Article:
INVESTMENT: Engineering and carpentry. When the local board investigated this, they were quoted $50,000 of which $48,000 was for engineering. This seems excessive given that it is obvious what is required and could be done by carpenters in a day. Span with heavy H5 300×50 timber, deck of 200×50 H5 timber, side rails to code and timber ramps on either side. Design the ramps with strong hinges so they float in flood conditions.

AESTHETIC: View the Pony Club, Piritahi Marae in the distance, the historic cemetery and the foreshore, especially the Esplanade around the headland.


  • Left at the Esplande
  • Straight to cross the new bridge
  • Straight along the Esplanade, around the cemetery
  • Right where the Esplanade enters the reserve

SCENIC: Signpost Piritahi Marae with an explanation of its story and tikanga for visitors



Through the Reserve

Near Lannan Road, the Esplanade becomes a foot path near public toilets. Cyclists have already made this a linkage, but it needs to be properly upgraded and signposted.

INVESTMENT: Pave cycle way. Signpost to toilets.

AESTHETIC: View the foreshore. Good place for toilet break


  • Right on the Esplanade
  • Straight through the park
  • Continue along the Esplanade
  • For the reverse direction, sign post entry to the park

STOPS: Signpost the bathroom pit stop



Connect to the Schools & KP Ferry

It is unclear how much of the foreshore is publicly owned and how best to route this part of the cycle trail. It may be the road can be run along the foreshore through Mitchell Reserve toward Hooks Lane. Or it may require an elevated timber crossing along the foreshore similar to the cycle roads through the Devonport Wetlands or at Westhaven near the CBD.

The alternative is to signpost through Surfdale via Blake Street, which is undesirable because this is the Waiheke arterial, or possibly to connect to the end of Mitchell Road by the Mitchell Reserve.

Hooks Lane is a safe vehicle road that then becomes a paved footpath through the High School grounds, connecting with Hooks Lane for motor vehicles in front of the High School gym.

Rejoin Donald Bruce Road and signpost to KP Ferry. It appears at this point, the cycle route must be adjacent to the road. Separation is desirable, but this is a road that has irregular use – busy at ferry time and school start/end.

ISSUES: The High School may have security concerns, and it may mean erecting a security fence so cyclists transiting the school grounds are kept to the cycle route.

BENEFITS: This cycle route provides safe access to the public schools from Western Waiheke. The route avoids arterial and principal roads. 


Route 2: Schools to Onetangi

This route avoids the Donald Bruce Road Roundabout. It will require negotiations with private land owners, most notably the landowners between the High School and Goldie Estate to secure permission to have the cycle road cross their land. Generally this is best secured by a permanent rates rebate in exchange for a cycling right of way. 

Near the entrance from Goldie Estate on Causeway Road, mark a cycle road crossing to the existing cycle lane on the northern side of Causeway Road. Improve it and make clear it is a two-way cycleway that has shared use with pedestrians and the very occasional horse rider.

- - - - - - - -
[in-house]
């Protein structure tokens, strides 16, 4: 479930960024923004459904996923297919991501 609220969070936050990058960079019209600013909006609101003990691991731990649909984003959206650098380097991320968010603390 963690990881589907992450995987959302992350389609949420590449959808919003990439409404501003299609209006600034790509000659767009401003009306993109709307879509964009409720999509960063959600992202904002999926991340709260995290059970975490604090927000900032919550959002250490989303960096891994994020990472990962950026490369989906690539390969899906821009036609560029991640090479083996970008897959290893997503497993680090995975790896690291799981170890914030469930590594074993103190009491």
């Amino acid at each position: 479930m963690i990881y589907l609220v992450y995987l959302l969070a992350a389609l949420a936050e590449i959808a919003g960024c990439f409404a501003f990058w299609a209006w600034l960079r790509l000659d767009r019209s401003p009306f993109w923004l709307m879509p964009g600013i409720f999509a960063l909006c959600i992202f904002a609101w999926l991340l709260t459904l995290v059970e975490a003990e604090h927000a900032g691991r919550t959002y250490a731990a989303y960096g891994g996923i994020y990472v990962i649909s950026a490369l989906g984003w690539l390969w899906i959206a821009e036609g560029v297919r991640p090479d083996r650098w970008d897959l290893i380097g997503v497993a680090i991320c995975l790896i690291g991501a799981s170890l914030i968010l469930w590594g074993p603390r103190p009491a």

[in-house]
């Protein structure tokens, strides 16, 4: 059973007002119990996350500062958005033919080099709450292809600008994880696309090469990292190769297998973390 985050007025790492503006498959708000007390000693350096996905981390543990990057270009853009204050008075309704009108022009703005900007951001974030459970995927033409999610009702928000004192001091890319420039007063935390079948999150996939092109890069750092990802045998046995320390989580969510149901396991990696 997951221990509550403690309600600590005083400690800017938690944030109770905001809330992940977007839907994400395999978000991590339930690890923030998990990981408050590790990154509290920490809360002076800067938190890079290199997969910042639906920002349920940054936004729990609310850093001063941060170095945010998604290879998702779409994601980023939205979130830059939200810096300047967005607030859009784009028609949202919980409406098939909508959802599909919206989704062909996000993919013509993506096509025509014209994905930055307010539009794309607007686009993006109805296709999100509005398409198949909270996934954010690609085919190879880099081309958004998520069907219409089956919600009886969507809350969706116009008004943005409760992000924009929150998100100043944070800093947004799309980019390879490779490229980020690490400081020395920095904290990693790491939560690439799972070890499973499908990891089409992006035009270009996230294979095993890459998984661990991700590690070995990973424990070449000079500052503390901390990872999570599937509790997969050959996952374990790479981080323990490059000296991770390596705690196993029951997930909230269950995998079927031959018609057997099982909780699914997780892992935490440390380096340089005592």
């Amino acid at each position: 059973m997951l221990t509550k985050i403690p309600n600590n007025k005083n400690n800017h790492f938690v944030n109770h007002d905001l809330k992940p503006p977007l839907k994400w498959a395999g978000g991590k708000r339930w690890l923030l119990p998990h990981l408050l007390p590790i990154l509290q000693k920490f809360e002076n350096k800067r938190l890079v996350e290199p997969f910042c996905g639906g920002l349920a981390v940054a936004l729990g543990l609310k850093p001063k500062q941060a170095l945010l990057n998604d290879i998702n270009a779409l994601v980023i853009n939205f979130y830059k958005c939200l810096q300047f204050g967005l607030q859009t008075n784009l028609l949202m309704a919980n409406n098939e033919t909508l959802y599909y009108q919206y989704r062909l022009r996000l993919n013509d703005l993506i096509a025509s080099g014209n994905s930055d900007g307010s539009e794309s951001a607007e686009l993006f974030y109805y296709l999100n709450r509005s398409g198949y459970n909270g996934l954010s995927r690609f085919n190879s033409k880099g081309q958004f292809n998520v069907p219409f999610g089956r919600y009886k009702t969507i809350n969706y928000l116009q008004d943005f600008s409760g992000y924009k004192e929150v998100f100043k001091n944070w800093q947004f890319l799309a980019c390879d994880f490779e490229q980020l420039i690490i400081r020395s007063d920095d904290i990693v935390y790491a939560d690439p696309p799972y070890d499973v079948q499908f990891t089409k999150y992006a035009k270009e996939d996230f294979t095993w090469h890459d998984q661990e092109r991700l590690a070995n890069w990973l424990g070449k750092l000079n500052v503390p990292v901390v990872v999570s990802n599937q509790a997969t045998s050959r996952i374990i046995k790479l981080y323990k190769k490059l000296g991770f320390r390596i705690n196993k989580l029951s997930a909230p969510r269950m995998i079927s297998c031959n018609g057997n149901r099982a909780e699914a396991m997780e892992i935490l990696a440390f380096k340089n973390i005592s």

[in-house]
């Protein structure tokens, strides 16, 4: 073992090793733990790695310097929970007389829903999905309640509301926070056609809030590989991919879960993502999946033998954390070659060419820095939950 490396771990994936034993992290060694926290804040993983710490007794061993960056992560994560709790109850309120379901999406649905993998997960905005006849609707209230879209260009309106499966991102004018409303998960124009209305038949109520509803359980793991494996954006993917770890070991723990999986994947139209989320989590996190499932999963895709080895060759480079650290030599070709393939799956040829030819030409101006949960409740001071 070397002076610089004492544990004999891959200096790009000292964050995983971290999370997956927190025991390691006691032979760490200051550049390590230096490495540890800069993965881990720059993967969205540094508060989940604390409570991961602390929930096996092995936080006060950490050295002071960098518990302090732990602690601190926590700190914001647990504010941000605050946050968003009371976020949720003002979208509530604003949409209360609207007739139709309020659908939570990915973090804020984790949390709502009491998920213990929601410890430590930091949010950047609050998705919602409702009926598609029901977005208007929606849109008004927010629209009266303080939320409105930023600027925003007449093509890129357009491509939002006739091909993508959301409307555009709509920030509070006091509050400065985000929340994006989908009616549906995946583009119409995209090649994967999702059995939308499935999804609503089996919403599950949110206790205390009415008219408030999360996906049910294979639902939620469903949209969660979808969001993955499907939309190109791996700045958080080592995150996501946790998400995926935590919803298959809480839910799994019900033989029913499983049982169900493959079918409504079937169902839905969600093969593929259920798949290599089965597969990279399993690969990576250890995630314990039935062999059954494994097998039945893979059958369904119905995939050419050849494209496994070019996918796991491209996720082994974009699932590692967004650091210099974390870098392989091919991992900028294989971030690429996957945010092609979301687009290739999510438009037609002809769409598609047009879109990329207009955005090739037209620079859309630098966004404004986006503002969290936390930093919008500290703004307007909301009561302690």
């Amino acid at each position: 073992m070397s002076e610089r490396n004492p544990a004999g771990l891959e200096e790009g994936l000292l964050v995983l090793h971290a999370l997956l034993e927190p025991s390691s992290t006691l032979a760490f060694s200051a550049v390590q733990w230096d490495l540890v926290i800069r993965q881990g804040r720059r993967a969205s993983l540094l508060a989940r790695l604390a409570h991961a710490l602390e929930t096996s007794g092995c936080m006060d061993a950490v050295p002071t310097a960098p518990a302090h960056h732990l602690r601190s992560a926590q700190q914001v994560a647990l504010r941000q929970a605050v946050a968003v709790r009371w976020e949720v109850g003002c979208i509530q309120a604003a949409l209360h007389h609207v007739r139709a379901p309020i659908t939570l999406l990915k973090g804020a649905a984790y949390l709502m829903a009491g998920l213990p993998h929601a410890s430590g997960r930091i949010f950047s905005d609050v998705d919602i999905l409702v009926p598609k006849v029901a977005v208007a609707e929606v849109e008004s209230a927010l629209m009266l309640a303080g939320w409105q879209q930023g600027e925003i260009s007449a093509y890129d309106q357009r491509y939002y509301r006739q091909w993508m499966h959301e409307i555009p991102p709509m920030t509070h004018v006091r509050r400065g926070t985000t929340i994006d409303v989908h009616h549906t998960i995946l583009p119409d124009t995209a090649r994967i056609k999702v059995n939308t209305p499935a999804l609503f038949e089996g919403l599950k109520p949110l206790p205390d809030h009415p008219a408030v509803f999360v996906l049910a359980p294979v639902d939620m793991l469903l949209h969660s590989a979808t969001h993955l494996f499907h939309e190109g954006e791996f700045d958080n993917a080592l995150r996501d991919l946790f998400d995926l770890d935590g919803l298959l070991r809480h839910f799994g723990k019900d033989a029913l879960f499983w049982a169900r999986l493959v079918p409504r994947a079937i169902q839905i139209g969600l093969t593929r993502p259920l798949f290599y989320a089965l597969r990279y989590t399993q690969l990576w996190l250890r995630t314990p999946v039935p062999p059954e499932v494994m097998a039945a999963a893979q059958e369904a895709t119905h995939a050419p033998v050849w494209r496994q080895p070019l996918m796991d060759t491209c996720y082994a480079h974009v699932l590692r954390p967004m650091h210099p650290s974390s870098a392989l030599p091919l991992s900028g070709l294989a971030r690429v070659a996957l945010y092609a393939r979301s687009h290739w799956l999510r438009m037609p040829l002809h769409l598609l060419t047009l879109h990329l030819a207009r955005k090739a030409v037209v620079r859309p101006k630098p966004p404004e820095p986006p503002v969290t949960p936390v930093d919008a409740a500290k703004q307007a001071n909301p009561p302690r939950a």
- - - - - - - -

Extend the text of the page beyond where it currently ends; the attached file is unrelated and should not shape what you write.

The Causeway has an existing two-way cycle lane that needs to be cleaned up. Route 2 should then exit the arterial at Putiki Road and not rejoin the arterial until Belgium Road intersection with Ostend Road.

This next segment must run along the arterial, thus it should be upgraded until it picks up the already suitable south side cycle lane near O’Brien Road. At that point there is an existing equestrian trail that runs parallel to Onetangi Road. That trail should be paved and upgraded to a shared cycle lane because it runs the full length of the Onetangi Straight, but is physically separate from the road.

Avoid the dangerous arterial curve near Waiata Road by using the local roads and coming out by the Four Square, after which the arterial is safe to the beach.



    • Signpost crossing from High School using the zebra crossing
    • New paved trail through Vineyard Vista VIllas and Goldie Estate
    • Paint and signpost crossing to north side of Causeway Road
    • Upgrade Causeway Road cycle lane with better dividers
    • Signpost Causeway cycle lane as shared and two-way
    • Paint cycle crossing at Putiki Road and signpost
    • Left at Ostend Road
    • Route joins the arterial at Belgium St
    • Right on Ostend Road at Belgium St intersection (south side)
    • Upgrade arterial with safe cycle two-way lane on south side
    • At O’Brian Road transform equestrian trail to paved cycle road
    • Signpost accordingly and paint cycle crossing at O’Brian Road
    • Follow the newly paved cycle/equestrian trail parallel to road
    • Right (straight) on Waitata Road
    • Left on Trig Hill Road down to arterial at Four Square store
    • Right on Onetangi Road to beach with signposts
    • Signpost directions to Coromandel ferry via Waiheke Road
    • Possibly put a charging station at Charlie Farley restaurant

Negotiate Right of Way: Through Villa Villas and Goldie Estate

Upgrade: Causeway Road, Ostend Road, Onetangi Straight Equestrian Road


Business Linkages

EU Design Best Practice: “Offer strategic, functional routes that connect residential, commercial and business areas.

Bike Friendly Businesses provide a lockup for bikes.

And they are OK with patrons in cycling atire


eBike Friendly Businesses provide charger power points as well.

These are best at restaurants where patrons stay for a while.

Oneroa Business District

Do not use the Ocean View Road arterial from Mako Street to the Library because it is dangerous. Instead, sign post the paved foot paths through Alison Park as shared space, and widen them where cyclists would otherwise pose a hazard to pedestrians, especially dog walkers.